Inspiring Board Confidence Equals A Larger Security Budget
Budget negotiations can be difficult to navigate for security leaders, as there are many items required to ensure that security receives the resources that are needed to keep an organization safe. This is why connecting the dots between business and technology stakeholders is a valuable use of time for CISOs at the end of the year. This process helps demonstrate to the board, the results of spending decisions that they made throughout the year. A big part of this is exploring security risks associated with new technology if not properly implemented. The result should be more informed executives and board members, which deepens the security culture at an organization.
For the security leaders hoping to follow suit and highlight the importance of cybersecurity spending next year, here are some ways to demonstrate value and inspire decision-makers to approve a larger budget for security.
First Impressions Matter
When presenting budget ideas to a CEO or board of directors, it is important that you start with your best foot forward. As a security leader, this can be difficult if you make yourself the center of the presentation or event. It can be very valuable to work alongside your team or a consulting firm when presenting. This should be viewed as an experience and one that has impacts beyond just your role as the security leader.
Presenting a Captivating Program
This presentation must be exciting and relatable for your CEO and board. It is helpful to present in ways that they can interact with and offer ideas that are tangible for them. Utilize examples that incorporate specific customers or partners that they would be happy to interact with. Demonstrate correlations between your organization, the challenges you face within the specific industry you operate and make it easy for decision-makers to notice a through-line between security and your business.
If possible, try to break typical patterns that presentations fall into by making this an out of office event that is memorable and highly engaging. This is an experience that you are cultivating in order to demonstrate the serious risks that you are up against, so you want to make sure that everyone involved is curious and engaged with the ideas you are presenting.
Demonstrate Instead of Describing
Actually, providing true demonstrations of how an organization’s technology can be taken advantage of by malicious actors can be quite powerful. Utilize real examples that recently occurred within your specific industry in order to highlight exactly what could happen to your business if you aren’t prepared. As an example, if you manufacture smart technology or connected devices, perhaps demonstrate how Amazon’s Ring was recently hacked, leading to claims that cameras were accessed by hackers.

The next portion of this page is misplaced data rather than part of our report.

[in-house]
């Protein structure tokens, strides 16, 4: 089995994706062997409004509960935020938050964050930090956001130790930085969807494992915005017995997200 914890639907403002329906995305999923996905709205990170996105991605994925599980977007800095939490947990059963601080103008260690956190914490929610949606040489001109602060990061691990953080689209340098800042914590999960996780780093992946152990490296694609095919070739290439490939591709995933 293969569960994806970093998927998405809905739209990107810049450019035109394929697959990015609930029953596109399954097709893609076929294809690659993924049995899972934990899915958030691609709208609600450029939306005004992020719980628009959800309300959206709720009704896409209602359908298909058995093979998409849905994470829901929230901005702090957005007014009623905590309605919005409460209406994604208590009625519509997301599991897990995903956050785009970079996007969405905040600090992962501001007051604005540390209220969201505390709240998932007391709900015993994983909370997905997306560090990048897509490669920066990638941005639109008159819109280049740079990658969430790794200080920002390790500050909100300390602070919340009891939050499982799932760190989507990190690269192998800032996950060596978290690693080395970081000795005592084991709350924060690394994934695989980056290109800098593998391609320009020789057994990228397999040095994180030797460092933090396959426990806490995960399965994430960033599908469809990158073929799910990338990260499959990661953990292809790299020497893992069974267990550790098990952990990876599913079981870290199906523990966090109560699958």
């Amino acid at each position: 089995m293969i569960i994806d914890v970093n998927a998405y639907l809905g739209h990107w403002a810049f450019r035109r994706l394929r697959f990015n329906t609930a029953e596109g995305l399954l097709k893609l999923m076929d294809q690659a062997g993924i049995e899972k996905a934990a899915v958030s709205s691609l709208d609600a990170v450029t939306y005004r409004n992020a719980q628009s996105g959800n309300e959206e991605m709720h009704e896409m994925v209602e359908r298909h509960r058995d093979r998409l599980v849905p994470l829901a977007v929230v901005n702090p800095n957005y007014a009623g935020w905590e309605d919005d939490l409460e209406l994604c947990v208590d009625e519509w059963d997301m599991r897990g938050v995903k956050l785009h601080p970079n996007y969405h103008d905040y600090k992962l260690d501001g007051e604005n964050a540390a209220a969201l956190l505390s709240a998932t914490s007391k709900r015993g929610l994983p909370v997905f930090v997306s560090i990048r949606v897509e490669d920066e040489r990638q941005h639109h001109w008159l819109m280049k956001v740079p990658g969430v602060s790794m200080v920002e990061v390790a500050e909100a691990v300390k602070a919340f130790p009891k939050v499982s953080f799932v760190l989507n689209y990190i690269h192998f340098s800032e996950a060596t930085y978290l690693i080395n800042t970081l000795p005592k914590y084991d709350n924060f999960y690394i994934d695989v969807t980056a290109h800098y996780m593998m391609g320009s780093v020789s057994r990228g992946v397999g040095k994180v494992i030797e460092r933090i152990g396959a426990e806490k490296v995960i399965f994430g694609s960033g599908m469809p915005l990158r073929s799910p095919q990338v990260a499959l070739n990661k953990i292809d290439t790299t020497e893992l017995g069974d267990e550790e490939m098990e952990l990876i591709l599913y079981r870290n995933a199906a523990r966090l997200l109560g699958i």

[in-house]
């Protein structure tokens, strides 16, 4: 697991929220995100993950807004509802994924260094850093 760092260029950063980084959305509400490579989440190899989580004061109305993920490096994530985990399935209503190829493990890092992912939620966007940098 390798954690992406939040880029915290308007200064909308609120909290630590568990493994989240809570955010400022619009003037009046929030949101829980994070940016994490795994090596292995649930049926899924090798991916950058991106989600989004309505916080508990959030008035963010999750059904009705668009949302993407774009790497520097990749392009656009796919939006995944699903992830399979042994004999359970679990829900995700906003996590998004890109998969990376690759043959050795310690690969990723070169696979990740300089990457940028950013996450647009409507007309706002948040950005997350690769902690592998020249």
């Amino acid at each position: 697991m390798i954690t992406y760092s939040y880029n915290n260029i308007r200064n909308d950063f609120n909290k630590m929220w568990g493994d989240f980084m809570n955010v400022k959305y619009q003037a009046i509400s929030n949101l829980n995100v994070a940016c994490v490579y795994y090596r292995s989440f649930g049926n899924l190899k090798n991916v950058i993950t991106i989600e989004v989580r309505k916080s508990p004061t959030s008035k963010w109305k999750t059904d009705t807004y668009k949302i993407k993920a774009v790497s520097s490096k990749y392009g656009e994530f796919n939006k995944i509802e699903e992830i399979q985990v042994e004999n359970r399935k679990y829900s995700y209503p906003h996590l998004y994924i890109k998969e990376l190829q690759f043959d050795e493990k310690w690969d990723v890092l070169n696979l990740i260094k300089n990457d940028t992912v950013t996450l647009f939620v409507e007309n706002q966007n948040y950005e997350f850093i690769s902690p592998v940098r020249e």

This demonstration will help decision-makers visualize the real-world threats that exist. When board members realize that projects, they have been developing for years could be compromised, it will inspire them to take action to avoid the possibility of a cybersecurity breach.
Clarity & Sincerity
There will come a moment during your presentation when you as a security leader will need to step up and outline the work you and your team have been doing. This moment will come after you have already lead decision-makers to realizations through industry-specific examples, and engaging discussions. During this time, it is important that you remain sincere and direct in your requests. You should be clear in what you need in order to improve security and ensure that your organization doesn’t fall victim to similar attacks that were previously outlined.
Areas to Increase Spending
The goal of cybersecurity is to cultivate an organization that is strong and conscious of security at all levels. In order to achieve this, the priorities of your spending should be to elevate cybersecurity to the level that involves your board and executives and inspiring them to genuinely care about security.
With these priorities in mind, there are really two specific areas where spending should be increased after presenting to decision-makers, incident response and visibility and reporting. Incident response is rather expansive, as it includes response planning, communications, mitigation, analysis, and improvements. Visibility and reporting are primarily for executives so that they have a strong view of what’s in place and can see what results are being generated through investments.
Security leaders should understand the importance of utilizing the entire annual budget that is allocated to security and utilizing it in an effective manner. Through a strong presentation to executives and board members, perceptions can shift and security can feel inspiring. If you’d like to explore security spending as it relates to your organization specifically, and where improvements can be made and resources can be allocated, contact us below.